Márton Csillag Local Trains
Nimród Antal: Control (Kontroll)

37 Kbyte

Nimród Antal's introductory full-length feature film is at once a ride on the subconscious ghost train of post-communism and speeding on the multicoloured train of new Hungarian box-office films. The greatest virtue of Control is that it is an excellent blend of a usually absent speedy and graphic narrative with a strong and individual atmosphere - something also missing from Hungarian films.

The work of this writer-director who moved back from the States 13 years ago is a commercial film in the best sense of the word: its subject alone is designed to addresses the masses. Due to the film-makers' routine in videos and commercials eyes trained on TV channels will find it easily comprehensible, yet at the same time the viewers' repository of knowledge and experience in connection with metro rides is turned mercilessly inside out. The plot and magic of Control is based on the simple idea of leading the spectator into a familiar and despised location where creative imagination, joining forces with the comics of everyday routine situations, keeps offering new surprises. The most common events gain additional meaning in this inverted world, while unusual heroes carrying out unusual feats are born in the familiar-alien atmosphere of the metro - all conducted under the strict rules of film genres. From the moment the spectator gets onto the escalator with Enikő Eszenyi and reaches the "death platform", for an hour and a half he becomes a resident of the underground empire of neon lights and has a chance to get better acquainted with or even reassess his own image of the metro beyond the hoards of inspectors, caricaturised passengers, mottle-faced "guvnors" and alcoholic leaders of saints.


The image of the world of Control may appear both shocking and completely novel at first sight. Having seen however Nimród Antal's college diploma film, Insurance (1998), it comes as much less of a surprise, since, as far as the atmosphere and story are concerned, the director outlines in 31 minutes all that he now presents in a longer and more rounded variant. The heroes of Insurance are also protozoa who live on the periphery of society, individuals excluded and despised by "respectable people": they are professional crashers. Antal's pre-Control figures await for the commissions of law-breaking citizens in a dark office-cum-pub. Having reduced the customers' cars to smithereens with audacious professionalism, they hobble out from the ruins with bleeding skulls and collect their envelopes from the owners. This is insurance fraud at its peak and according to public opinion the profession of our heroes is just as despicable - though undoubtedly more manly and exciting - as the work of inspectors, the hunt for tormented passengers. The hero of Insurance (played by Győző Szabó) is a physically and spiritually burdened figure who, having visions before every crash of mutilated and groaning colleagues, is continuously battling with his own devil just like Control's Bulcsú. As the plot evolves the director dissolves tension with small colour genre pictures and reveals to us with the depths of the psyche of crashers. Sándor Badár, Zoltán Mucsi, Lajos Kovács and Csaba Pindroch (the future controllers) enliven the story with sad inserts, while the figure of Győző Szabó prepares for the most difficult deployment of his career. At the end of the film he staggers out liberated from the filthy alley, leaving behind him shudders, demons, a Lada broken to bits and the astonished János Derzsi.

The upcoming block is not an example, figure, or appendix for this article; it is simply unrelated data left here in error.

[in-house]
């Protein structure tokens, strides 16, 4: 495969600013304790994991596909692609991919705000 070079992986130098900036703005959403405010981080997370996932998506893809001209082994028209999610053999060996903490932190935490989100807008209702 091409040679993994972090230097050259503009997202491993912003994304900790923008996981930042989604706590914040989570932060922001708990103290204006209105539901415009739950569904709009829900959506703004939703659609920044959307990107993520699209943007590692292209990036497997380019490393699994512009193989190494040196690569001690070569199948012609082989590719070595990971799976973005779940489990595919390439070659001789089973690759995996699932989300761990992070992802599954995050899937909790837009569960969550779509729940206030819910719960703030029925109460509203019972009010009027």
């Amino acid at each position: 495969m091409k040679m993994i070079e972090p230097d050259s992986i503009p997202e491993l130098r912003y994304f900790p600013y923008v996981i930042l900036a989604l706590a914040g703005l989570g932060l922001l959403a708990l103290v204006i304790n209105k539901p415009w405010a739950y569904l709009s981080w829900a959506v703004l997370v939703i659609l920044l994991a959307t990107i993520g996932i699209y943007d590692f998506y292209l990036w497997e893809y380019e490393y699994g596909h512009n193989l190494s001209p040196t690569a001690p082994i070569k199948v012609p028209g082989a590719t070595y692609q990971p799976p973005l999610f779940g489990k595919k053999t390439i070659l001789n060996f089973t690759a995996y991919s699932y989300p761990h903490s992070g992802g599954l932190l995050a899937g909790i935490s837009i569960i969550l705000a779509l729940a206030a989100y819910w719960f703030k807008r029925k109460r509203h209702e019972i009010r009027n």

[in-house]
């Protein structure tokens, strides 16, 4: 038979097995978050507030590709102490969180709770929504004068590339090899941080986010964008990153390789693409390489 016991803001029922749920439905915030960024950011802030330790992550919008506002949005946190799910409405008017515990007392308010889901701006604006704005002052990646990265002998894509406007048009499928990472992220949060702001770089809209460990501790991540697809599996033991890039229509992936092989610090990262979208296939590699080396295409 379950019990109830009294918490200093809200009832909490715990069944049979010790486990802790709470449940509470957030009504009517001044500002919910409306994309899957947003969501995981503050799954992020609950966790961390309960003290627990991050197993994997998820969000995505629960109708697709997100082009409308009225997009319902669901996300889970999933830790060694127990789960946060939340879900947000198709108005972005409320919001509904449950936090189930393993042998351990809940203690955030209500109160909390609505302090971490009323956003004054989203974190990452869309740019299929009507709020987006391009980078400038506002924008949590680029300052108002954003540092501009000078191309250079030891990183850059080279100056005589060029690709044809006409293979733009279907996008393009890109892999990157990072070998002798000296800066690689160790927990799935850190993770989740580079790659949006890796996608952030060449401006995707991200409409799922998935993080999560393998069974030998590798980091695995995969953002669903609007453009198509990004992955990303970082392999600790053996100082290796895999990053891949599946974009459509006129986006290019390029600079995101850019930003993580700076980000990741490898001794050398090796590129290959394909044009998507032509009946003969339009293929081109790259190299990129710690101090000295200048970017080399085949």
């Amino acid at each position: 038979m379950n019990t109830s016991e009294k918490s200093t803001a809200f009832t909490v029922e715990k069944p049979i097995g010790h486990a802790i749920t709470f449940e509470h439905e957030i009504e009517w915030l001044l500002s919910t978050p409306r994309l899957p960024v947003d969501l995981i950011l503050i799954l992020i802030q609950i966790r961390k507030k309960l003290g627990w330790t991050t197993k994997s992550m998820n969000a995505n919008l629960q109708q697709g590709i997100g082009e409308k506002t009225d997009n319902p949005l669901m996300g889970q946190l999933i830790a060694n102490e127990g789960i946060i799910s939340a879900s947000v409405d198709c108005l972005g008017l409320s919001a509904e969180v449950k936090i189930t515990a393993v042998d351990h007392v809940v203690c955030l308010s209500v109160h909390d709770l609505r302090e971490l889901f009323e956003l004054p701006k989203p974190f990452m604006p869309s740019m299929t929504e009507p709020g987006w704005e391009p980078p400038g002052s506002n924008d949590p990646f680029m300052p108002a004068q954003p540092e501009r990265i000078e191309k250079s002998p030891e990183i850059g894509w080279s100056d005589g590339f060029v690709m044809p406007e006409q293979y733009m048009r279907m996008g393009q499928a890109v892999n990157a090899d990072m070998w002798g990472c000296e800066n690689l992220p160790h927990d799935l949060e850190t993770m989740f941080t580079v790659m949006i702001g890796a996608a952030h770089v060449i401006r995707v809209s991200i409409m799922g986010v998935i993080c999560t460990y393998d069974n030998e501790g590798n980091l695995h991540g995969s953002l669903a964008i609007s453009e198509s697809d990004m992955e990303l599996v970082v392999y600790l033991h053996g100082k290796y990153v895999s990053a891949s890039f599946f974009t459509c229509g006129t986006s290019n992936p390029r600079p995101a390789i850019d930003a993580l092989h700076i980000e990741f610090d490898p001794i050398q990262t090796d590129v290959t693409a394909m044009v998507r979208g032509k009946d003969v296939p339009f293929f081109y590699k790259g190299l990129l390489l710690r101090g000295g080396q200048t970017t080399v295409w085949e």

Interestingly enough it is Béla Tarr's favourite Hungarian actor from whom the hero of Insurance takes leave and whom Bulcsú, the hero of Control, first encounters. The figure of János Derzsi serves as a link between the two related stories: it's as if the crash-specialist tired of the ugliness of the asphalt world had descended underground to continue his miserable life among the even stranger species of the inspector/homeless. Dressed in a leather coat and hooded sweater, Bulcsú (Sándor Csányi) - whose past is unknown to us - works in the capacity of a ticket controller at the head of his shoddy team, dispassionately tolerating the hatred of passengers. Despite the daily beatings and humiliations he's in pretty good nick. Similarly to Fred (Christopher Lambert) in Luc Besson's Metro he too lives as an unusual stranger in the world of the underground - though Bulcsú makes no brilliant arrival in the opening sequence of the film - and manages to find the right tone with the other sub-creatures. His whole character is mere enigma and empathy. This hero who ,despite moving with familiarity in the passenger and working areas, is both homeless and reticent appears so contradictory that all the other figures who colour the story - according to the dramaturgy of Insurance - are eclipsed by him. They have been contracted as "controlling comedians" to fill in the blind spots and provide atmosphere.